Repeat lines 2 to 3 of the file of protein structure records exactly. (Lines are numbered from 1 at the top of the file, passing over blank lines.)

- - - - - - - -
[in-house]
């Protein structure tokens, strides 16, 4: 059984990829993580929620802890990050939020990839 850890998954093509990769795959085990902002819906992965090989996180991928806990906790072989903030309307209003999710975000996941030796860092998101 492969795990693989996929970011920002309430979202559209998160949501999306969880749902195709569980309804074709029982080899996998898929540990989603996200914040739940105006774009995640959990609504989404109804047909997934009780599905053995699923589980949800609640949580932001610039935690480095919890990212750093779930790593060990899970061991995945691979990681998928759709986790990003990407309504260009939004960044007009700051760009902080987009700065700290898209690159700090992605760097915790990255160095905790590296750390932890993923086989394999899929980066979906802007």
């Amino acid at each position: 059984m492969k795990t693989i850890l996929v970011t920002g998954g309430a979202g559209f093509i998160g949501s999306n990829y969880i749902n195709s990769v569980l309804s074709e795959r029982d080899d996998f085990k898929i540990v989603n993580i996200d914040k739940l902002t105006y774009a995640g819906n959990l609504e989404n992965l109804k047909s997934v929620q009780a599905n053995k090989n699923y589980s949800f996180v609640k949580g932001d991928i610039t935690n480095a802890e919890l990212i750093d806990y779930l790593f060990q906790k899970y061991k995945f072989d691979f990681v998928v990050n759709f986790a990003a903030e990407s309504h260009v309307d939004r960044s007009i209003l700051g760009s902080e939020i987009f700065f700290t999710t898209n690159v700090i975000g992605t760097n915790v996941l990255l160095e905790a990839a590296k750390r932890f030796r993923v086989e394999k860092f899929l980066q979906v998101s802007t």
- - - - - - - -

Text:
């Protein structure tokens, strides 16, 4: 059984990829993580929620802890990050939020990839 850890998954093509990769795959085990902002819906992965090989996180991928806990906790072989903030309307209003999710975000996941030796860092998101 492969795990693989996929970011920002309430979202559209998160949501999306969880749902195709569980309804074709029982080899996998898929540990989603996200914040739940105006774009995640959990609504989404109804047909997934009780599905053995699923589980949800609640949580932001610039935690480095919890990212750093779930790593060990899970061991995945691979990681998928759709986790990003990407309504260009939004960044007009700051760009902080987009700065700290898209690159700090992605760097915790990255160095905790590296750390932890993923086989394999899929980066979906802007």
């Amino acid at each position: 059984m492969k795990t693989i850890l996929v970011t920002g998954g309430a979202g559209f093509i998160g949501s999306n990829y969880i749902n195709s990769v569980l309804s074709e795959r029982d080899d996998f085990k898929i540990v989603n993580i996200d914040k739940l902002t105006y774009a995640g819906n959990l609504e989404n992965l109804k047909s997934v929620q009780a599905n053995k090989n699923y589980s949800f996180v609640k949580g932001d991928i610039t935690n480095a802890e919890l990212i750093d806990y779930l790593f060990q906790k899970y061991k995945f072989d691979f990681v998928v990050n759709f986790a990003a903030e990407s309504h260009v309307d939004r960044s007009i209003l700051g760009s902080e939020i987009f700065f700290t999710t898209n690159v700090i975000g992605t760097n915790v996941l990255l160095e905790a990839a590296k750390r932890f030796r993923v086989e394999k860092f899929l980066q979906v998101s802007t």